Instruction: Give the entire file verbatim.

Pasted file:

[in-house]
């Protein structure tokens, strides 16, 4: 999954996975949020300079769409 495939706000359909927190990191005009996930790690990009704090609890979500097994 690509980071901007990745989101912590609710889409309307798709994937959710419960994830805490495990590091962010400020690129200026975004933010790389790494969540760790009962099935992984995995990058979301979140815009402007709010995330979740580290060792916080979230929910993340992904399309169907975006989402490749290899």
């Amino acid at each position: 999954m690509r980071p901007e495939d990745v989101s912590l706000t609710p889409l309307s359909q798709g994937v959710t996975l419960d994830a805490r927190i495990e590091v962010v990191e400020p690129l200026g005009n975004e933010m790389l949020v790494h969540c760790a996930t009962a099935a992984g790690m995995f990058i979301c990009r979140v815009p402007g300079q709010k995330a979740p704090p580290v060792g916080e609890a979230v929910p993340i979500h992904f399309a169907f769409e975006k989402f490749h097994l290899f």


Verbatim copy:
[in-house]
């Protein structure tokens, strides 16, 4: 999954996975949020300079769409 495939706000359909927190990191005009996930790690990009704090609890979500097994 690509980071901007990745989101912590609710889409309307798709994937959710419960994830805490495990590091962010400020690129200026975004933010790389790494969540760790009962099935992984995995990058979301979140815009402007709010995330979740580290060792916080979230929910993340992904399309169907975006989402490749290899």
């Amino acid at each position: 999954m690509r980071p901007e495939d990745v989101s912590l706000t609710p889409l309307s359909q798709g994937v959710t996975l419960d994830a805490r927190i495990e590091v962010v990191e400020p690129l200026g005009n975004e933010m790389l949020v790494h969540c760790a996930t009962a099935a992984g790690m995995f990058i979301c990009r979140v815009p402007g300079q709010k995330a979740p704090p580290v060792g916080e609890a979230v929910p993340i979500h992904f399309a169907f769409e975006k989402f490749h097994l290899f």